Conjoint Analysis: Choice Models

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Background

  • Conjoint analysis is typically used to measure consumers’ preferences for different brands and brand attributes. Conjoint analysis revolves around one key idea; to understand the purchase decision best.
  • This methodology was developed in the early 1970’s. It has become one of the most widely used quantitative tools in marketing research.
  • It is described in many published journal papers. Green & Rao (1971)1 fi rst introduced the research concept and Batsell & Elmer (1990)2 discuss its application to pricing and demand forecasting.
  • There are many different conjoint methods; adaptive conjoint analysis (ACA), full profi le conjoint analysis (CVA) and choice based conjoint (CBC).

Description of How it Works:

  • Respondents in a market research interview are asked to make either choices or rankings of preference regarding hypothetical product profiles.
  • A group of products are presented to a respondent. The respondent is asked to select or rank the products.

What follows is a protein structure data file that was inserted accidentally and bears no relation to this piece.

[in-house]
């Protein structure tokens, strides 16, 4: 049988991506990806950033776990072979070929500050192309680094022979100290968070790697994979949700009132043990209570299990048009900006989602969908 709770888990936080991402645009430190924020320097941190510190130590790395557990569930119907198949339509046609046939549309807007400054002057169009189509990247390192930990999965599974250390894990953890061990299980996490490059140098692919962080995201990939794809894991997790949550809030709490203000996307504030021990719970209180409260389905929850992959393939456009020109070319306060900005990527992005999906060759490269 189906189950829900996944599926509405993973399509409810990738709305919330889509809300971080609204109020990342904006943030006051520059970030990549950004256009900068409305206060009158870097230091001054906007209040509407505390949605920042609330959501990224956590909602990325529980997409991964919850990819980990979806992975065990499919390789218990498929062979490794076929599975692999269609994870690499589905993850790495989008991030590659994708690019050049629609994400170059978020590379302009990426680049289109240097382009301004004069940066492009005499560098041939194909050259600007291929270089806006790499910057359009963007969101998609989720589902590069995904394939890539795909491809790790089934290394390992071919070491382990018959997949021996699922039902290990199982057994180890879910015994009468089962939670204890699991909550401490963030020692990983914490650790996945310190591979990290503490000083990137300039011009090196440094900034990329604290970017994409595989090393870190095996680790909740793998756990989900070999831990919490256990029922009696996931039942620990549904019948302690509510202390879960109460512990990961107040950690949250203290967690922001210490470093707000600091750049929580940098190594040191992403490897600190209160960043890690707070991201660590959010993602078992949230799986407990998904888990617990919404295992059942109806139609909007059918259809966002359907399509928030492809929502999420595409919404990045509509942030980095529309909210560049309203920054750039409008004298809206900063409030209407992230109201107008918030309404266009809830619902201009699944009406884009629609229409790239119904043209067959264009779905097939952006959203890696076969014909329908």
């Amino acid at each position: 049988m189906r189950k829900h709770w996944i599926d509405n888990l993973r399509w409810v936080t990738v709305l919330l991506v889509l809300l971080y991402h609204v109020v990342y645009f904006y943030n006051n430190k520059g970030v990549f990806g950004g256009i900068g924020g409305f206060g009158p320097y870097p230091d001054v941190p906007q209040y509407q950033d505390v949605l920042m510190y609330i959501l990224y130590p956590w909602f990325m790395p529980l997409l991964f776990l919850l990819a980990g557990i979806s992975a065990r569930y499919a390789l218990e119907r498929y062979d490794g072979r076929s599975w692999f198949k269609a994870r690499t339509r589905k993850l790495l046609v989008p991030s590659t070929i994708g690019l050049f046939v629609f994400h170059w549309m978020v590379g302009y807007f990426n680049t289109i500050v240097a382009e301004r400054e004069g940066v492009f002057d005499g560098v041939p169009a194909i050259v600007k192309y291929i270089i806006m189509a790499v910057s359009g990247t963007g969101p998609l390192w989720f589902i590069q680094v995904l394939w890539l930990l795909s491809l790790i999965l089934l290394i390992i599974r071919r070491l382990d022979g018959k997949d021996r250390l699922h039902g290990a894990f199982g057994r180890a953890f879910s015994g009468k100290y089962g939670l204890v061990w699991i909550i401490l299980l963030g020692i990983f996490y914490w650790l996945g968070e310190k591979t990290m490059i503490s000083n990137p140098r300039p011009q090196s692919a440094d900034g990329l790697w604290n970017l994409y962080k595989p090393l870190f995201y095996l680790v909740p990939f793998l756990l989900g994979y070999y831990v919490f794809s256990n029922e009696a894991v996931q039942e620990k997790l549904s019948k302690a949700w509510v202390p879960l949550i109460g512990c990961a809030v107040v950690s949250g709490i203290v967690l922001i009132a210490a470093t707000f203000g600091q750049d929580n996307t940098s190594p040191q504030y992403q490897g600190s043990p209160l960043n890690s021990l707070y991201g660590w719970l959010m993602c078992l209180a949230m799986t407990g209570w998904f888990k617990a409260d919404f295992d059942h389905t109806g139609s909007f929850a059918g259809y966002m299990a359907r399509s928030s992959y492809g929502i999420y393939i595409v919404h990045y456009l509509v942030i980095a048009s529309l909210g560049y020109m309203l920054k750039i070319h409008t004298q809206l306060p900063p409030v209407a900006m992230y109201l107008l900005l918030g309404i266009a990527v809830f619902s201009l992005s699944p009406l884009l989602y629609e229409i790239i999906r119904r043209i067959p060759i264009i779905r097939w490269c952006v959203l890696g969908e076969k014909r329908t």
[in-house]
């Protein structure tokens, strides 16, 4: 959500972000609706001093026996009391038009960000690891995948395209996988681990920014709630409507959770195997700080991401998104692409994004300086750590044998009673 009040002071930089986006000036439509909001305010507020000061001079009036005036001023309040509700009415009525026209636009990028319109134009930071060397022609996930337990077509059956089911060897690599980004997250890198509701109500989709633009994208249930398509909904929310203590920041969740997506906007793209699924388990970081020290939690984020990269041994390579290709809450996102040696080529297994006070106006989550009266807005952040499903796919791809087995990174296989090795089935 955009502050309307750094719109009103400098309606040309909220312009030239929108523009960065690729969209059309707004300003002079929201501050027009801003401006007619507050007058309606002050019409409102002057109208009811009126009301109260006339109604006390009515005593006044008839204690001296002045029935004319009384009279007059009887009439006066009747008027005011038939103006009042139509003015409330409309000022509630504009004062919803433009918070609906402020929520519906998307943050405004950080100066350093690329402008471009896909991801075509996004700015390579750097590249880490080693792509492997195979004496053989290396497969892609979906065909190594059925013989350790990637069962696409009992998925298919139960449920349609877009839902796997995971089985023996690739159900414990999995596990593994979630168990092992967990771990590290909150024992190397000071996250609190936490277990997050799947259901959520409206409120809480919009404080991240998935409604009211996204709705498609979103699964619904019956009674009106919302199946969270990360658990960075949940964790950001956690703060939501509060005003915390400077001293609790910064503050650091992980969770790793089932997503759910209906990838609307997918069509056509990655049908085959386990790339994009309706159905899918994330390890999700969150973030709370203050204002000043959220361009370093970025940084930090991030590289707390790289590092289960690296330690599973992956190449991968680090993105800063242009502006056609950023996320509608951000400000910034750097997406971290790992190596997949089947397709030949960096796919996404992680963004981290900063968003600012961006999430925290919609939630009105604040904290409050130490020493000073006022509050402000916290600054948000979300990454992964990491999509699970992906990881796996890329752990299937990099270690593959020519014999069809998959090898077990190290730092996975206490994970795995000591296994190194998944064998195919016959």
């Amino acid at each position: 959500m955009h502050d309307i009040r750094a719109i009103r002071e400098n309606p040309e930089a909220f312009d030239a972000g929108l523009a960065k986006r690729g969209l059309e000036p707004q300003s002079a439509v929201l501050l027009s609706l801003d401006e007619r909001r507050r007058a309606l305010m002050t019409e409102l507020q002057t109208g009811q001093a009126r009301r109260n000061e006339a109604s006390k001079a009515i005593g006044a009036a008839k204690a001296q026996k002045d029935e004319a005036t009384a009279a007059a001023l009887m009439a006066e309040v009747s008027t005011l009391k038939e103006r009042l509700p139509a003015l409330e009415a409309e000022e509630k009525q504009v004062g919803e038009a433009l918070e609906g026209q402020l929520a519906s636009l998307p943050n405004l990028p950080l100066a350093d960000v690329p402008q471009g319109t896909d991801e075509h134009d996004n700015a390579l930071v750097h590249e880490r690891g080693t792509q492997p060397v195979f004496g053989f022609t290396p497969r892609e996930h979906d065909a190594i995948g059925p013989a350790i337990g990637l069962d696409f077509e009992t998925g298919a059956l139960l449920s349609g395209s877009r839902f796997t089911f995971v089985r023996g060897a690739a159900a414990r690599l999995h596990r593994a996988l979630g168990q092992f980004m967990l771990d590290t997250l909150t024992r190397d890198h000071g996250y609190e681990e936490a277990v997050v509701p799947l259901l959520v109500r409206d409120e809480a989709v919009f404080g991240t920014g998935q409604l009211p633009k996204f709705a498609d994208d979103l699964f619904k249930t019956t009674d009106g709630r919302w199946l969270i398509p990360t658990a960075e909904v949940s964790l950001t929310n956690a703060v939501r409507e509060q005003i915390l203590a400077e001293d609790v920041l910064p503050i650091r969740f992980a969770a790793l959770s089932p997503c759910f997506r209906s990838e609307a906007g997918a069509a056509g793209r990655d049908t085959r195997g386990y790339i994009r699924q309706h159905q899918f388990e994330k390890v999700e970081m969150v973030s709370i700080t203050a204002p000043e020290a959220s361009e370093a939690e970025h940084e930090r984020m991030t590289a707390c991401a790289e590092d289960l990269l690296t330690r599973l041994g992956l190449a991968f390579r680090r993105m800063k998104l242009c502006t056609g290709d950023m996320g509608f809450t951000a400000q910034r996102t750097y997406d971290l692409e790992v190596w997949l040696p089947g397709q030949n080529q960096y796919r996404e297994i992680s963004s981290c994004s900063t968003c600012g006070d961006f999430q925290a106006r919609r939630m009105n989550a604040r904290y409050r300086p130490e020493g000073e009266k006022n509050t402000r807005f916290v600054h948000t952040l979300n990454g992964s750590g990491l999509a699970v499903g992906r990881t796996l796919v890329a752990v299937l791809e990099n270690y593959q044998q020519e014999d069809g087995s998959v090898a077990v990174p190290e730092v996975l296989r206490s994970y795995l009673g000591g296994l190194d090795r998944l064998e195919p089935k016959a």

• This process is repeated several times with the levels of each product attribute (and sometimes price) varying in each scenario.
  • The respondent’s choice data derived from each scenario enables the analyst to decompose their preferences for the different profiles and individual attributes.

Strengths

  • Conjoint testing holds all extraneous real world factors constant. (i.e. advertising, new product entries, stock outs, promotions, distribution, etc.,)

Weaknesses

  • Conjoint testing holds all extraneous real world factors constant. (i.e. advertising , new product entries, stock outs, promotions, distribution, etc.,)

Source:

1. Green, P. & Rao, V.R. (1971), Conjoint Measurement for Quantifying Judgmental Data. Journal of Marketing Research (August), p. 355.

2. Batsell, R.R. & Elmer, J.B. (1990), How to Use Market Based Pricing to Forecast Consumer Purchase Decisions. Journal of Pricing Management. (Spring), p.5.